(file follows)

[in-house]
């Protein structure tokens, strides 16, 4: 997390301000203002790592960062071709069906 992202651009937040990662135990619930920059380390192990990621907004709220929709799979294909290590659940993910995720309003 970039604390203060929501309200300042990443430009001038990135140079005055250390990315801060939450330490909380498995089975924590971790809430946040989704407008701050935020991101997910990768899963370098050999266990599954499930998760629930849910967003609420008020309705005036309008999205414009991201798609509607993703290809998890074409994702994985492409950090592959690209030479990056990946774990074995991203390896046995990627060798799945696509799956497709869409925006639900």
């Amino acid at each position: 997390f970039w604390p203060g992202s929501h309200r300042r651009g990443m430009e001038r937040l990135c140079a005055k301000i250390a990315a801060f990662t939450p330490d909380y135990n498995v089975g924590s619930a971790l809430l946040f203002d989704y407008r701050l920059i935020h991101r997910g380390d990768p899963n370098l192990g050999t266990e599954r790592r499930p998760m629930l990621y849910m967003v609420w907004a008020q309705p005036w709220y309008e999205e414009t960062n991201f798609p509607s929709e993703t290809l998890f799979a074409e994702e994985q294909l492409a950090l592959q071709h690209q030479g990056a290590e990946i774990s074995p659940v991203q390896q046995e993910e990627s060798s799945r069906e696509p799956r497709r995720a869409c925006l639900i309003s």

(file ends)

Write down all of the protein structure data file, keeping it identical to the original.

[in-house]
């Protein structure tokens, strides 16, 4: 997390301000203002790592960062071709069906 992202651009937040990662135990619930920059380390192990990621907004709220929709799979294909290590659940993910995720309003 970039604390203060929501309200300042990443430009001038990135140079005055250390990315801060939450330490909380498995089975924590971790809430946040989704407008701050935020991101997910990768899963370098050999266990599954499930998760629930849910967003609420008020309705005036309008999205414009991201798609509607993703290809998890074409994702994985492409950090592959690209030479990056990946774990074995991203390896046995990627060798799945696509799956497709869409925006639900």
């Amino acid at each position: 997390f970039w604390p203060g992202s929501h309200r300042r651009g990443m430009e001038r937040l990135c140079a005055k301000i250390a990315a801060f990662t939450p330490d909380y135990n498995v089975g924590s619930a971790l809430l946040f203002d989704y407008r701050l920059i935020h991101r997910g380390d990768p899963n370098l192990g050999t266990e599954r790592r499930p998760m629930l990621y849910m967003v609420w907004a008020q309705p005036w709220y309008e999205e414009t960062n991201f798609p509607s929709e993703t290809l998890f799979a074409e994702e994985q294909l492409a950090l592959q071709h690209q030479g990056a290590e990946i774990s074995p659940v991203q390896q046995e993910e990627s060798s799945r069906e696509p799956r497709r995720a869409c925006l639900i309003s």